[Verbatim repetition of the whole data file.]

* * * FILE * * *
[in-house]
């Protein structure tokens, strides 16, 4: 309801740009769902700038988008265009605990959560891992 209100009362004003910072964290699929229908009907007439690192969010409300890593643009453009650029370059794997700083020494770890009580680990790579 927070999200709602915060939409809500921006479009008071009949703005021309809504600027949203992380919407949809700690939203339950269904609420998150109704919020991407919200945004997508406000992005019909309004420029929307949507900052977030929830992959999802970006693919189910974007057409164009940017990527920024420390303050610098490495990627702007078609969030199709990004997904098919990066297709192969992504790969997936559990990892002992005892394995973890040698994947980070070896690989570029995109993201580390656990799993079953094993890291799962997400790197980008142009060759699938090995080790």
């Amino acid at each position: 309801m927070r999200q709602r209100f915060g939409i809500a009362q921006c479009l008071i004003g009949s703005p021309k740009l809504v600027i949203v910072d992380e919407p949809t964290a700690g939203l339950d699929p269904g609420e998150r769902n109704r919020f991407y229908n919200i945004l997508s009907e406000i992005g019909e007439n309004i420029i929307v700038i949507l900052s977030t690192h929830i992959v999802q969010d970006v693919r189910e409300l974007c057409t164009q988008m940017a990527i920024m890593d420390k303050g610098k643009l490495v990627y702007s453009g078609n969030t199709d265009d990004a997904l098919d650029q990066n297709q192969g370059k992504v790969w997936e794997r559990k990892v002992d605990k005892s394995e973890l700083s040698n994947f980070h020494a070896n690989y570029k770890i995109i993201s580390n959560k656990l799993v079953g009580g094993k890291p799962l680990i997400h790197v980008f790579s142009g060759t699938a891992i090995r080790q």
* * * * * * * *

[in-house]
């Protein structure tokens, strides 16, 4: 309801740009769902700038988008265009605990959560891992 209100009362004003910072964290699929229908009907007439690192969010409300890593643009453009650029370059794997700083020494770890009580680990790579 927070999200709602915060939409809500921006479009008071009949703005021309809504600027949203992380919407949809700690939203339950269904609420998150109704919020991407919200945004997508406000992005019909309004420029929307949507900052977030929830992959999802970006693919189910974007057409164009940017990527920024420390303050610098490495990627702007078609969030199709990004997904098919990066297709192969992504790969997936559990990892002992005892394995973890040698994947980070070896690989570029995109993201580390656990799993079953094993890291799962997400790197980008142009060759699938090995080790």
């Amino acid at each position: 309801m927070r999200q709602r209100f915060g939409i809500a009362q921006c479009l008071i004003g009949s703005p021309k740009l809504v600027i949203v910072d992380e919407p949809t964290a700690g939203l339950d699929p269904g609420e998150r769902n109704r919020f991407y229908n919200i945004l997508s009907e406000i992005g019909e007439n309004i420029i929307v700038i949507l900052s977030t690192h929830i992959v999802q969010d970006v693919r189910e409300l974007c057409t164009q988008m940017a990527i920024m890593d420390k303050g610098k643009l490495v990627y702007s453009g078609n969030t199709d265009d990004a997904l098919d650029q990066n297709q192969g370059k992504v790969w997936e794997r559990k990892v002992d605990k005892s394995e973890l700083s040698n994947f980070h020494a070896n690989y570029k770890i995109i993201s580390n959560k656990l799993v079953g009580g094993k890291p799962l680990i997400h790197v980008f790579s142009g060759t699938a891992i090995r080790q």